mercoledì 24 agosto 2011

Pasquale Pistorio wins IEEE Noyce Medal

8/19/2011 5:19 PM EDT

SAN FRANCISCO—Pasquale Pistorio, former president and CEO of STMicroelectronics NV, has been named the winner of the 2011 IEEE Robert N. Noyce Medal.

They Noyce Medal, among the most prestigious awards in microelectronics, is awarded for "exceptional contributions to the microelectronics industry."

Pistorio, who remains honorary chairman of ST, is set to receive the medal at the IEEE Honors Ceremony here Saturday (Aug. 20). The medal is sponsored by the Intel Foundation.

In 1980, Pistorio left his position as general manager of Motorola Corp.'s international semiconductor division to become CEO of the only remaining microelectronics company in his native Italy, SGS Group.

Pistorio led the merger of SGS Group with France’s Thomson Semiconducteurs to form what is now ST (originally known as SGS-Thomson Microelectronics). With Pistorio as president and CEO, the combined company rose from less than $1 billion in sales in 1987 to over $9 billion in sales at the time of his retirement from day-to-day operations in 2005.

Pistorio, who also received the EE Times ACE Lifetime Achievement Award in 2010, has throughout his career championed good corporate citizenship and environmental responsibility.

Past winners of the IEEE Robert N. Noyce Medal include Morris Chang of TSMC, Craig Barrett of Intel, Wilfred Corrigan of LSI Logic, Aart de Geus of Synopsys and James Morgan of Applied Materials, among others.

martedì 23 agosto 2011

Dylan McGrath

8/22/2011 10:48 PM EDT

Trying to get Pasquale Pistorio to boast about receiving an award—even one as prestigious as the IEEE Robert N. Noyce Medal—is a fool's errand.

Some executives have a disconcerting habit of slipping into the first person when talking about their companies (i.e. "I can ship twice as much product as my closest competitor" or "I moved some of my manufacturing to China.")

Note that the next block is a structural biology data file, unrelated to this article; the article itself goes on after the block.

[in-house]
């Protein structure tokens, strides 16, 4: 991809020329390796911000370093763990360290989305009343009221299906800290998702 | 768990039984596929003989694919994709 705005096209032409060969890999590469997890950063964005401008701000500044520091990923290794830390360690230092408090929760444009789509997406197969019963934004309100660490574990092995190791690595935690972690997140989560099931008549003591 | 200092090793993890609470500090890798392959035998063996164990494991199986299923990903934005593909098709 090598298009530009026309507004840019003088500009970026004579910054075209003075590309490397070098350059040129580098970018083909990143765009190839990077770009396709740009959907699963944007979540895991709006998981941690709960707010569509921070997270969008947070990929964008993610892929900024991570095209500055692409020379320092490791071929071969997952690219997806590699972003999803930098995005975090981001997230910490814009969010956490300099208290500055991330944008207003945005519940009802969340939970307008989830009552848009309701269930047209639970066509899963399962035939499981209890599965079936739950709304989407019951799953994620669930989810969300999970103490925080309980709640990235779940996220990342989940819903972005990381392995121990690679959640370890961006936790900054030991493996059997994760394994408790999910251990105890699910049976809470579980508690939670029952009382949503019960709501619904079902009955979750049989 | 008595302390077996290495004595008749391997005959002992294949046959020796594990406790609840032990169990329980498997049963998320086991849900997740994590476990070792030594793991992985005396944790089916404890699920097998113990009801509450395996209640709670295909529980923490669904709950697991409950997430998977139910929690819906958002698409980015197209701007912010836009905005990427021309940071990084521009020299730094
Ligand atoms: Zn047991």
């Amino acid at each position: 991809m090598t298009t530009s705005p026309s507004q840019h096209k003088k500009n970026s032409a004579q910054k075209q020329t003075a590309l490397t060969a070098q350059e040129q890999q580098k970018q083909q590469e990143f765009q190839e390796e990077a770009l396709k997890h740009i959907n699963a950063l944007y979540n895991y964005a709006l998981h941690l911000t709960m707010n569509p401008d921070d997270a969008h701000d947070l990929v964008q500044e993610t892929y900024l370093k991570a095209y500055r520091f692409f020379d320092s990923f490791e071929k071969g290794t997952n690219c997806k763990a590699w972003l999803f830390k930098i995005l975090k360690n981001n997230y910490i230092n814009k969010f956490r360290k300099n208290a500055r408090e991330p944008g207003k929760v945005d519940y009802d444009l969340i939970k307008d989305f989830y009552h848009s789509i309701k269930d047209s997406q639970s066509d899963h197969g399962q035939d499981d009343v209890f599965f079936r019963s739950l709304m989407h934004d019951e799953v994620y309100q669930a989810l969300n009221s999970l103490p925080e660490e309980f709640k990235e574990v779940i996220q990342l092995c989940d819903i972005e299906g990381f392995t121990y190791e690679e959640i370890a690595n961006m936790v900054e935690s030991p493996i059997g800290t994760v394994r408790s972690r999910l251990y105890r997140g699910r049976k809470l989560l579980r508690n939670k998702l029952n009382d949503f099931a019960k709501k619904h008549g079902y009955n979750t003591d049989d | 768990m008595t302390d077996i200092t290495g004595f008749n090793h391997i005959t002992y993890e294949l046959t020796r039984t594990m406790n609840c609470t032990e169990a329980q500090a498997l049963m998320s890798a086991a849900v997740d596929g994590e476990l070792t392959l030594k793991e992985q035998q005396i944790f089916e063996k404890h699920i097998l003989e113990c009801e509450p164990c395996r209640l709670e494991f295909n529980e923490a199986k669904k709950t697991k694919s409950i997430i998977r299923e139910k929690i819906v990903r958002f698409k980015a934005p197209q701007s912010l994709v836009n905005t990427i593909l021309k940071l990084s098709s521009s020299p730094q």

Pistorio is basically the antithesis of these people. Urged to elaborate on his feelings about the Noyce Medal—which he picked up over the weekend in a ceremony in San Francisco—Pistorio uses two words more than all others: "we" and "team."

Pistorio is certainly honored about receiving the Noyce Medal, which is awarded for exceptional contributions to the microelectronics industry. But he bends over backwards to make absolutely certain that you understand that he could never have received it without the hard work of a lot of very talented people. In his view, personal awards like the Noyce Medal and the EE Times ACE Lifetime Achievement Award, which he received last year, are a reflection of the success of ST Microelectronics NV, which he helmed from the late 1980s—when the company was formed through the merger of Italy's SGS Group and France’s Thomson Semiconducteurs —until 2005.

Reminded that the Noyce Medal is an individual award, not one that recognizes an entire company, Pistorio sums up his accomplishments simply and without fanfare. "I did my job," he says.  

Though he goes out of his way to stress the teamwork involved, Pistorio is clearly proud of the turnaround he helped orchestrate at ST, which he describes as "a success story of people; of a team." When SGS and Thomson merged in 1987, both companies were deficient in several areas, Pistorio says. That year, the company did less than $1 billion in sales. "The company was quite sick," Pistorio says, adding that many in the semiconductor industry and the financial community did not expect the merged entity to survive.

Cut to 2005, when Pistorio stepped down as CEO (he still holds the title of honorary chairman at ST), and the company's sales were approaching $10 billion.

Pistorio credits focus on three areas for the turnaround—innovation, globalization (establishing the ST brand throughout the world) and productivity, driven by a culture emphasizing the concept of total quality management.

An important part of Pistorio's management philosophy is that employees must feel that they are part of the decision-making process in the company in order to feel engaged. "If people understand that you are honest, dedicated and transparent and won't ask them to do more than you would do yourself, people will follow you," he said.